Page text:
by Barbara Walvoord
From Lathrop Lamp Post, April 13, 207
To everyone’s amazement, an otter has been visiting the retention pond behind the Teaberry homes on the east campus.
This pond was constructed when the Teaberry homes were first built in 1996, as part of the storm water runoff system required by law to protect our wetlands. It has a rubber liner on the bottom, but it’s full of cattails, and we’ve seen plenty of turtles, frogs, salamanders, and toads in it, so there must be a layer of mud on top of the rubber. Since the purpose of the pond is to filter pollutants from the road, roofs, and lawns, the water and mud may be polluted to some extent.
Fertilizer from the surrounding lawn undoubtedly contributes an abundance of nitrogen, leading to heavy algae growth in summer.
Nonetheless, here is our otter, playing in the pool. Where might it have come from? Where is it going?
The similarity between the word “water” and the word “otter” is no accident: both come from the same ancient proto-Indo-European language root. Otters have been around for millions of years, and are found in most parts of the world, in both freshwater and saltwater. Ours is probably a North American river otter (Lontra canadensis).
Otters need water. They feed mainly on fish, with side dishes of frog. They chase down their prey, using their sleek bodies and webbed feet for speed. They use water to travel, sometimes for great distances.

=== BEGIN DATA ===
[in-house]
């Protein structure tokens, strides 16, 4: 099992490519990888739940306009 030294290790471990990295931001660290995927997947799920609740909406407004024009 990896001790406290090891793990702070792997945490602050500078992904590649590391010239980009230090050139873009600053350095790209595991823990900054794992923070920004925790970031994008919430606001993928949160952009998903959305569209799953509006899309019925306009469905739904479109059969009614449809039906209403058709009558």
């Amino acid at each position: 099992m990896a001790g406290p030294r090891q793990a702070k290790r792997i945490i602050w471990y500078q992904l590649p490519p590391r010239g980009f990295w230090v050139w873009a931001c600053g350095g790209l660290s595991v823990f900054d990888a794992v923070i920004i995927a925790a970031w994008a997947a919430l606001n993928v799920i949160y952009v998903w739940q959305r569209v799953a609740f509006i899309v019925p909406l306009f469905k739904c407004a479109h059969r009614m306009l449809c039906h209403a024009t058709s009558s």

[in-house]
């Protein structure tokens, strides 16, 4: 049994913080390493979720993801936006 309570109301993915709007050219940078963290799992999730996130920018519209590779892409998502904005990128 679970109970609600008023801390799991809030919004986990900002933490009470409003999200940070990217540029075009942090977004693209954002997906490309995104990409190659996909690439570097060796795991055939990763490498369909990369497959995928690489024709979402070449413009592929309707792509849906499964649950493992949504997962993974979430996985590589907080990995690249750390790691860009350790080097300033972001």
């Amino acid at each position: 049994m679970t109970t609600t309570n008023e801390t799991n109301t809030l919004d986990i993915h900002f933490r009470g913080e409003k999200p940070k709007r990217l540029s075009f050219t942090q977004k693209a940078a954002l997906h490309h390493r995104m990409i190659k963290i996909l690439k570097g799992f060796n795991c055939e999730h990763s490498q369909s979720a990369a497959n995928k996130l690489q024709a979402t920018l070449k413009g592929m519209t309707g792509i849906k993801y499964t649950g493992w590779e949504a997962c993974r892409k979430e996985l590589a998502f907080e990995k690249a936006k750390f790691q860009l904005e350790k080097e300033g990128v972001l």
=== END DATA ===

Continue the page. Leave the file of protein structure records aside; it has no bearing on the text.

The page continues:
Otters also need forest. They will take over an old beaver den or make their own den under tree roots. If you’re out in the woods and smell fresh-cut hay, it may be the smell of the droppings otters use to mark the territory around their nests.
When they’re not fishing or home-building, otters love to play, apparently just for the fun of it, batting around small stones or making water slides on muddy banks. After living with their parents for a year, young otters take off on their own. Perhaps our otter is a young adult, looking for its own territory. Perhaps it’s a local resident just out for an exploratory swim in a different pool. How lucky we are that this otter has come up close so we can see that our water and our forest support these ancient, amazing, playful creatures.